Irish Brigade

The story of the 38th (Irish) Brigade in the Second World War

Faugh a Ballagh        Nec Aspera Terrent         Quis Separabit


2 Royal Inniskilling Fusiliers

 Outflanking Argenta.

On 16 April 1945, 2 Innisks concentrated in La Giovecca. A Brigade ‘O’ Group was held at 1430 hours and plans for the breakthrough at Argenta were made. The plan was for 38 (Irish) Brigade to pass through the Lancashire Fusiliers as soon as they had secured their bridgehead over the Fossa Marina Canal. This obstacle was the largest canal that ran from Argenta in a northeasterly direction across our front. The RIrF were to go first and advance in a NNW direction; 2 Innisks were to follow them and to swing west. Zero hour was to be first light on 17 April. Each Battalion had its Squadron of Tanks (Queen’s Bays) and normal supporting arms. The whole move was designed to outflank the town of Argenta on the east and then cut Route 16 north of it. The plan, if successful, would seal off the town and open a way through the gap.

The CO issued his orders. The Battalion would advance on a two company front, ‘C’ and ‘D’ Companies forward. ‘A’ Company following ‘C’, and ‘B’ Company following ‘D’. Each Company had its own troop of tanks and the leading Companies each had an Artillery FOO.

Due to difficulty experienced by the Lancashire Fusiliers in crossing the Fossa Marine, our advance was postponed until 1200 hours at which time a firm bridgehead across the obstacle had been formed. Our 7 hours in the assembly area had been enlivened by a grandstand view of the MAAF bombing of the town of Argenta only 1,000 yards away on our left front.

Punctually, at 1200 hrs, ‘C’ and ‘D’ Companies moved forward.

‘D’ Company’s first objective was a group of houses on the right flank, which was being held by the enemy as strong points. These houses were taken by 17 Platoon without loss to themselves in spite of considerable MG fire and sniping from the left. Immediately after this, a very heavy mortar ‘stonk’ was put down by the enemy, which completely pinned the remainder of the Company to the ground. ‘D’ Company’s own description of this is given below:

“The Platoon Commander led one section into a ditch, the section crowded and the Section Leader, sensing an approach of a slight panic, climbed out of the ditch with his Caubeen at a rakish angle, lit a cigarette, glared down at his men and, with supreme contempt in his voice, said, ‘You Bloody fool, for Jesus sake, learn how to behave.’ The shells did not seem to worry him at all, nor his men after that.”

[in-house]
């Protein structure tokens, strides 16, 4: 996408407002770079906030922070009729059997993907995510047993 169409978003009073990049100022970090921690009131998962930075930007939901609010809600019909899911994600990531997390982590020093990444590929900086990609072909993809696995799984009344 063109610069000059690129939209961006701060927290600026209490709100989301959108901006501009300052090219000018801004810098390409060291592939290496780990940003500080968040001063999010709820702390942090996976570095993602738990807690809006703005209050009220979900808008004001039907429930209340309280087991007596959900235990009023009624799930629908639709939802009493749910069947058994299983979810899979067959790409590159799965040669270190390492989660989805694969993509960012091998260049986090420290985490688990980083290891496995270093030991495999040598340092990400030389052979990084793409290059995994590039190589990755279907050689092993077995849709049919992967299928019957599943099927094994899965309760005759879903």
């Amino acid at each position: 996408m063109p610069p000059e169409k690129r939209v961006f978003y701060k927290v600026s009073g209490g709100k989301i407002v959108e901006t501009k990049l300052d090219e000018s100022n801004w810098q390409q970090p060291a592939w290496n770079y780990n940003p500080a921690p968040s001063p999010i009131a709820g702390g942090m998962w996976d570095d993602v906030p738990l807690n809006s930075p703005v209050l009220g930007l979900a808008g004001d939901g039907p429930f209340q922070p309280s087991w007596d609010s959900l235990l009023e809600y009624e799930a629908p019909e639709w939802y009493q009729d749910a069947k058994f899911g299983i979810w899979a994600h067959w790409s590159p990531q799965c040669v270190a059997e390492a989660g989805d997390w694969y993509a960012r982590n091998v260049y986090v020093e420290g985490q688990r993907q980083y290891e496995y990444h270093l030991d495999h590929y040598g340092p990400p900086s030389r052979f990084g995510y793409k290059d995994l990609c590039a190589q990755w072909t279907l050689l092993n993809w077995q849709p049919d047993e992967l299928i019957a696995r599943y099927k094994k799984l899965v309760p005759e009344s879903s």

In the advance to Route 16, north of San Antonio, a total bag of two Officers and 18 OR were taken prisoner. In some farm buildings just short of Route 16, the enemy had his main force, together with a Tiger Tank. Our guns gave excellent close support but, in spite of scoring several direct hits on the buildings, the Tiger continued to pump round after round into the Company position.

To return to ‘D’ Company’s account:

“The two leading Sections were making great progress and had managed to get within about 100 yards of the house without being spotted. When they were, the enemy fired everything he had at them and the right hand section was completely pinned down and any movement attracted fire. A shell landed right amongst the left hand section wounding every one of them. A smoke screen was put down and the platoon was withdrawn, having suffered 1 killed a 15 wounded.”

From the left rear, the houses in Argenta continued to give trouble and the Company Commander decided to consolidate and set out a patrol to contact 5 Northamptons. The Company consolidated in the area of the railway line. The patrol found the Northamptons in Argenta but without Tanks and they reported enemy Tanks in the town.

‘C’ Company, meanwhile had continued their advance without very much incident. At 1445 hours, however, ‘A’ Company, who were following ‘C’, were subjected to a very heavy concentration of shells from A/Tk and SP Guns.

‘A’  Company’s account of this states:

“Our leading tank was knocked out and, 5 minutes later, the No 2 Tank was set ablaze by A/Tk Gun fire. Things were looking very bad indeed but it never put us off the job we had to do. In simple words, it made us want to get to grips with the Bosche himself. 7 Platoon was moved up the road leading to the level crossing. A Tiger Tank commenced firing AP Shells at the Platoon causing 25 casualties.

‘C’ Company was ordered to attack these Guns from the North West. They were eventually dealt with and the advance continued. ‘C’ Company Commander reported that Route 16 was under observation by his leading troops but they would not get on to the floodbank immediately west of the road because of heavy enemy small arms fire. They had met considerable resistance from Tanks and SP guns and the close of the day’s fighting found two enemy tanks destroyed and two 15 cm SP guns abandoned.

During the night, patrols from both ‘C’ and ‘D’ Companies discovered the enemy were holding the floodbank in great strength, but it was considered by both Company Commanders that a full scale attack under a barrage would carry the objective.